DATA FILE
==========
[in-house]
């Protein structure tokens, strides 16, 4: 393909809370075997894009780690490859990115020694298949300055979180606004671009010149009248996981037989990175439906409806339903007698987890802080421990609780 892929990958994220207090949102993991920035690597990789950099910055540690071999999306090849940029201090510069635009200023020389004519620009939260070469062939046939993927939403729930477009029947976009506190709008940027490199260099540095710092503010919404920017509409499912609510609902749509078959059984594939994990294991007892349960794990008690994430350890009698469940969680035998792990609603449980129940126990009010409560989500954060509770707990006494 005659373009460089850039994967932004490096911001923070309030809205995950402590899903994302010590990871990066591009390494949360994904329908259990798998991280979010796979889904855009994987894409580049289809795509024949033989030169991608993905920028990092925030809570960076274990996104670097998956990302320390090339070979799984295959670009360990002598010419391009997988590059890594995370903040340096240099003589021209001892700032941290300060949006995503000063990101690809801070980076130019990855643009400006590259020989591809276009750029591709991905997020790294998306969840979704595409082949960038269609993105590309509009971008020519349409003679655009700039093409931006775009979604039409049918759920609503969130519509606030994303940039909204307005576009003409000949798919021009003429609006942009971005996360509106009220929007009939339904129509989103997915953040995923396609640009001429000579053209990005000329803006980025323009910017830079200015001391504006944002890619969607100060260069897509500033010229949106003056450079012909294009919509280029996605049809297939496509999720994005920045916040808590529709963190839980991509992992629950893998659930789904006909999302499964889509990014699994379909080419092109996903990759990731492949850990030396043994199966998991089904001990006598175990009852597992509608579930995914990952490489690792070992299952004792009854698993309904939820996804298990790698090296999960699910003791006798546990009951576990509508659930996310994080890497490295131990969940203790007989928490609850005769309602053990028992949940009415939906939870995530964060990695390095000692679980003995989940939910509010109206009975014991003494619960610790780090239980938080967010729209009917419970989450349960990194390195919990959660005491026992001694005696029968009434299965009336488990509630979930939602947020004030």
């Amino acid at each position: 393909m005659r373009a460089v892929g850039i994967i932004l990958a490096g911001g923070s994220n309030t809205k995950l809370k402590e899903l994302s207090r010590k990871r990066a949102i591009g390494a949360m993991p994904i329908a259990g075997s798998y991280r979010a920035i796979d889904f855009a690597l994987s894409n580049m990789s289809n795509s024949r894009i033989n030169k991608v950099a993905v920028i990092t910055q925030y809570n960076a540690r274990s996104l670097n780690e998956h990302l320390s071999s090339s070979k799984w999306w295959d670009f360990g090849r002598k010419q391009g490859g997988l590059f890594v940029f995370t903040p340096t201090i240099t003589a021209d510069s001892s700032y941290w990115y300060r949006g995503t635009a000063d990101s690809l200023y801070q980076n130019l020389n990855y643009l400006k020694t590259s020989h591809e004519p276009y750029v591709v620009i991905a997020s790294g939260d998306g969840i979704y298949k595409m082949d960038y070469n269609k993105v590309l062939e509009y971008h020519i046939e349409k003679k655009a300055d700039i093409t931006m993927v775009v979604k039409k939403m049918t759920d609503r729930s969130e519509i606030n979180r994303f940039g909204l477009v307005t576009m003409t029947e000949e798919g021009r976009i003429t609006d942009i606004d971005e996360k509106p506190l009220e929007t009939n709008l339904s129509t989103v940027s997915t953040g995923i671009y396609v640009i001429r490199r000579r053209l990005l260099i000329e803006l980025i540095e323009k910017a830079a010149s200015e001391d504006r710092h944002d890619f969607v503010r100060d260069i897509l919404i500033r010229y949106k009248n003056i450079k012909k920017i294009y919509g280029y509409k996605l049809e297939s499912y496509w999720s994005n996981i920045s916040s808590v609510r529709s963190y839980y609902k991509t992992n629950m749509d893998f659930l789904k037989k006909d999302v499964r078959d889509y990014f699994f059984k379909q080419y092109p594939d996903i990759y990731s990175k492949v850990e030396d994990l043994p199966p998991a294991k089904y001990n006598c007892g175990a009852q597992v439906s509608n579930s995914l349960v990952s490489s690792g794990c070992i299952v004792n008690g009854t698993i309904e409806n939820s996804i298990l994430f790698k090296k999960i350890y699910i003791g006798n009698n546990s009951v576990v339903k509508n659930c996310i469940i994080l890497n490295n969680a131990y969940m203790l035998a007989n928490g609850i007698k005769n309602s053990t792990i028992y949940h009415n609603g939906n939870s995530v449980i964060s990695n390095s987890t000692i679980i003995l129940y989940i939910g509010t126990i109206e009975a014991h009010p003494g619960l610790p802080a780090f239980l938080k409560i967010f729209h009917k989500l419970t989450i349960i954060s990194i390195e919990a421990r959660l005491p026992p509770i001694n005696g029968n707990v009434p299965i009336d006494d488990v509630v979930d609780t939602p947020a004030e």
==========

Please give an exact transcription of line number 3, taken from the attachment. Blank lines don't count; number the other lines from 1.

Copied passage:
């Amino acid at each position: 393909m005659r373009a460089v892929g850039i994967i932004l990958a490096g911001g923070s994220n309030t809205k995950l809370k402590e899903l994302s207090r010590k990871r990066a949102i591009g390494a949360m993991p994904i329908a259990g075997s798998y991280r979010a920035i796979d889904f855009a690597l994987s894409n580049m990789s289809n795509s024949r894009i033989n030169k991608v950099a993905v920028i990092t910055q925030y809570n960076a540690r274990s996104l670097n780690e998956h990302l320390s071999s090339s070979k799984w999306w295959d670009f360990g090849r002598k010419q391009g490859g997988l590059f890594v940029f995370t903040p340096t201090i240099t003589a021209d510069s001892s700032y941290w990115y300060r949006g995503t635009a000063d990101s690809l200023y801070q980076n130019l020389n990855y643009l400006k020694t590259s020989h591809e004519p276009y750029v591709v620009i991905a997020s790294g939260d998306g969840i979704y298949k595409m082949d960038y070469n269609k993105v590309l062939e509009y971008h020519i046939e349409k003679k655009a300055d700039i093409t931006m993927v775009v979604k039409k939403m049918t759920d609503r729930s969130e519509i606030n979180r994303f940039g909204l477009v307005t576009m003409t029947e000949e798919g021009r976009i003429t609006d942009i606004d971005e996360k509106p506190l009220e929007t009939n709008l339904s129509t989103v940027s997915t953040g995923i671009y396609v640009i001429r490199r000579r053209l990005l260099i000329e803006l980025i540095e323009k910017a830079a010149s200015e001391d504006r710092h944002d890619f969607v503010r100060d260069i897509l919404i500033r010229y949106k009248n003056i450079k012909k920017i294009y919509g280029y509409k996605l049809e297939s499912y496509w999720s994005n996981i920045s916040s808590v609510r529709s963190y839980y609902k991509t992992n629950m749509d893998f659930l789904k037989k006909d999302v499964r078959d889509y990014f699994f059984k379909q080419y092109p594939d996903i990759y990731s990175k492949v850990e030396d994990l043994p199966p998991a294991k089904y001990n006598c007892g175990a009852q597992v439906s509608n579930s995914l349960v990952s490489s690792g794990c070992i299952v004792n008690g009854t698993i309904e409806n939820s996804i298990l994430f790698k090296k999960i350890y699910i003791g006798n009698n546990s009951v576990v339903k509508n659930c996310i469940i994080l890497n490295n969680a131990y969940m203790l035998a007989n928490g609850i007698k005769n309602s053990t792990i028992y949940h009415n609603g939906n939870s995530v449980i964060s990695n390095s987890t000692i679980i003995l129940y989940i939910g509010t126990i109206e009975a014991h009010p003494g619960l610790p802080a780090f239980l938080k409560i967010f729209h009917k989500l419970t989450i349960i954060s990194i390195e919990a421990r959660l005491p026992p509770i001694n005696g029968n707990v009434p299965i009336d006494d488990v509630v979930d609780t939602p947020a004030e």